March 27, 2007

February home sales plunge more than expected in the US

WASHINGTON - SALES of new homes fell sharply for a second consecutive month in February, a weaker- than-expected performance that dimmed hopes for a rebound in the troubled United States housing market.

The data took a chunk out of last week's 370-point gain on the Dow Jones Industrial Average, its best performance in four years.

The benchmark index fell as much as 112.11 points, or 0.9 per cent, to 12,368.9. At press time, the Dow was down 89.57 points at 12,391.44.

The Commerce Department reported yesterday that sales of new single-family homes fell by 3.9 per cent last month to a seasonally adjusted annual rate of 848,000, the slowest sales pace in nearly seven years.

All regions of the US except the West experienced weakness last month.

Last month's decline followed an even larger 15.8 per cent drop in sales in January, which had been the largest one-month plunge in 13 years.

The back-to-back declines provided evidence that the housing market is continuing to struggle with lagging demand and a glut of unsold homes.

The weakness in sales pushed the median price of a new home down to US$250,000 (S$379,400) last month, a drop of 0.3 per cent from a year ago. It marked the second straight month that the median price fell compared with the same period a year ago. The median is the point where half the homes sold for more and half for less.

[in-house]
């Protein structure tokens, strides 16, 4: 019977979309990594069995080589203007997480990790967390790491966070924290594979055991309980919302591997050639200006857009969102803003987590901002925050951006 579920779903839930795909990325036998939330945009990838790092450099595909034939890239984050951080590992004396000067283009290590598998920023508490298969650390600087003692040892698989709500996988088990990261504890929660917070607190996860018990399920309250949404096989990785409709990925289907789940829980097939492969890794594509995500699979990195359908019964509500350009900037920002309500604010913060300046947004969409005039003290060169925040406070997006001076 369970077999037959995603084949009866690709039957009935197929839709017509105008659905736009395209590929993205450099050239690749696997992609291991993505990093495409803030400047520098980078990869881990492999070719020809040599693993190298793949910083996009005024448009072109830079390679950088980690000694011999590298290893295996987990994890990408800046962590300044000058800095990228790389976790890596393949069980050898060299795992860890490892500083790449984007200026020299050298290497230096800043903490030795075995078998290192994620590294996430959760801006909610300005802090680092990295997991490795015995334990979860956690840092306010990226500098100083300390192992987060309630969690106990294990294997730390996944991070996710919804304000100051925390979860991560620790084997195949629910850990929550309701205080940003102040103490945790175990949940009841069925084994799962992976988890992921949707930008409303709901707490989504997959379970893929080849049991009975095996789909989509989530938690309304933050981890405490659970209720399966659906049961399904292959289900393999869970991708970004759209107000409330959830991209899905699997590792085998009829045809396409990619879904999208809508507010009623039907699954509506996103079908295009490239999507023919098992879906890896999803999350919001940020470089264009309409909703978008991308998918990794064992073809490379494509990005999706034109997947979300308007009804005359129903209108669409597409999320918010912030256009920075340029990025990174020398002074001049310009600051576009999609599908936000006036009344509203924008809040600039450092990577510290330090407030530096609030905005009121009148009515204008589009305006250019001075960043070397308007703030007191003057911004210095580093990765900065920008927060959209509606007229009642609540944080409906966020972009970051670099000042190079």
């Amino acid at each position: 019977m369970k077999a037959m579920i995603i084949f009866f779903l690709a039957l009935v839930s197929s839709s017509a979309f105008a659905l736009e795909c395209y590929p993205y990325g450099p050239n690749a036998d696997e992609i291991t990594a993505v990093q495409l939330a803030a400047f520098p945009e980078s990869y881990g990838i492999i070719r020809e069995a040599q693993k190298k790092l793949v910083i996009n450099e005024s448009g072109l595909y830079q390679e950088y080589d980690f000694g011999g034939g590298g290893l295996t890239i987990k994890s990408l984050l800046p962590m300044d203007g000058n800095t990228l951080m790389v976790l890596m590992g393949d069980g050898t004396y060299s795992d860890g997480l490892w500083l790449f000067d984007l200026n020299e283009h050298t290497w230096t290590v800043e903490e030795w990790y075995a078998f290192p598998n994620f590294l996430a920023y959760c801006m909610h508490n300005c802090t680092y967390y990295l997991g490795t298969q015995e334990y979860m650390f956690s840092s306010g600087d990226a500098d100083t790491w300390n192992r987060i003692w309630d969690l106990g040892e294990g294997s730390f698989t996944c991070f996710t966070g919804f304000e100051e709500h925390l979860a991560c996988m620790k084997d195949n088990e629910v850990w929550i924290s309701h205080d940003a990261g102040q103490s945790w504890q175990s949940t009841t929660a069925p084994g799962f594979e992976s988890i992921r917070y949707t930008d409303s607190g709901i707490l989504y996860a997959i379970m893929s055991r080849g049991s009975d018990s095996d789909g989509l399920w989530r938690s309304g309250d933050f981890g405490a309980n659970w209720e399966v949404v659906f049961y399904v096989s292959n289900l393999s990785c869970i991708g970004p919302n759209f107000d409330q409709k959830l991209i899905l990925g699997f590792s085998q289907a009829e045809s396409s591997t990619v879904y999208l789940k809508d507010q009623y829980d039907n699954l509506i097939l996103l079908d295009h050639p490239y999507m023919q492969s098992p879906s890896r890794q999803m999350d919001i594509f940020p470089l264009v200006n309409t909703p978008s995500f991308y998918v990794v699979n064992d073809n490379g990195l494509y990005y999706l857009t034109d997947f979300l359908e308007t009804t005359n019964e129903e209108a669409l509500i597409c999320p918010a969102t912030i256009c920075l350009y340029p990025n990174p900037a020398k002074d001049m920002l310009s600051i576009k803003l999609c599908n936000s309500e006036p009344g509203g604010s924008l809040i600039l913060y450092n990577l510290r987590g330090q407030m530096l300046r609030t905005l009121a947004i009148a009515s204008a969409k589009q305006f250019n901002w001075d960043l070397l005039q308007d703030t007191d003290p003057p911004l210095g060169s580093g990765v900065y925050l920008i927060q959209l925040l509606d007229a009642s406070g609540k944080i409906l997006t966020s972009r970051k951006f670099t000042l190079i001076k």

By region, sales were up 24.6 per cent in the West, a rebound after a 25.8 per cent plunge in January.

However, every other region showed weakness last month, led by a 26.8 per cent drop in sales in the North-east and a 20 per cent decline in the Mid-west, two areas which experienced a series of winter storms. Sales also fell in the South, dropping by 7 per cent.

Analysts had expected sales to increase last month, based on a view that January's steep plunge had overstated the weakness in housing.

The back-to-back declines served to support the forecasts of private analysts who believe the slowdown in housing has more months to run its course.

The plunge in housing has trimmed overall economic growth and is occurring as part of an effort by the Federal Reserve to raise rates as a way of slowing economic activity and curbing inflation.